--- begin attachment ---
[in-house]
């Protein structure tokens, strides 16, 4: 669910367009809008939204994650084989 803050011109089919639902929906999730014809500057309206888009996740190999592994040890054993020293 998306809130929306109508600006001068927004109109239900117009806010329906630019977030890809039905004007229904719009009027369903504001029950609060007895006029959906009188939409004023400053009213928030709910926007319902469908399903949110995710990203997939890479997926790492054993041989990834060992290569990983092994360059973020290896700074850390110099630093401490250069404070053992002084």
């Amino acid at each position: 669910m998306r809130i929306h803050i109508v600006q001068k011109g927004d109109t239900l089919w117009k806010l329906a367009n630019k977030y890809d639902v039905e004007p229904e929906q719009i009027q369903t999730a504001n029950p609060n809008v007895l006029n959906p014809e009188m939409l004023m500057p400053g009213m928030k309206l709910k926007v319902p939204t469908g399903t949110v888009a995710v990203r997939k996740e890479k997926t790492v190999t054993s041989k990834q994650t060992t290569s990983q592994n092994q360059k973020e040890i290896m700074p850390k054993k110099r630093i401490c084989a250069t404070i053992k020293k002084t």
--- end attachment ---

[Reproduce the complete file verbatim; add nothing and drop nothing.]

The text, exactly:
[in-house]
């Protein structure tokens, strides 16, 4: 669910367009809008939204994650084989 803050011109089919639902929906999730014809500057309206888009996740190999592994040890054993020293 998306809130929306109508600006001068927004109109239900117009806010329906630019977030890809039905004007229904719009009027369903504001029950609060007895006029959906009188939409004023400053009213928030709910926007319902469908399903949110995710990203997939890479997926790492054993041989990834060992290569990983092994360059973020290896700074850390110099630093401490250069404070053992002084």
């Amino acid at each position: 669910m998306r809130i929306h803050i109508v600006q001068k011109g927004d109109t239900l089919w117009k806010l329906a367009n630019k977030y890809d639902v039905e004007p229904e929906q719009i009027q369903t999730a504001n029950p609060n809008v007895l006029n959906p014809e009188m939409l004023m500057p400053g009213m928030k309206l709910k926007v319902p939204t469908g399903t949110v888009a995710v990203r997939k996740e890479k997926t790492v190999t054993s041989k990834q994650t060992t290569s990983q592994n092994q360059k973020e040890i290896m700074p850390k054993k110099r630093i401490c084989a250069t404070i053992k020293k002084t």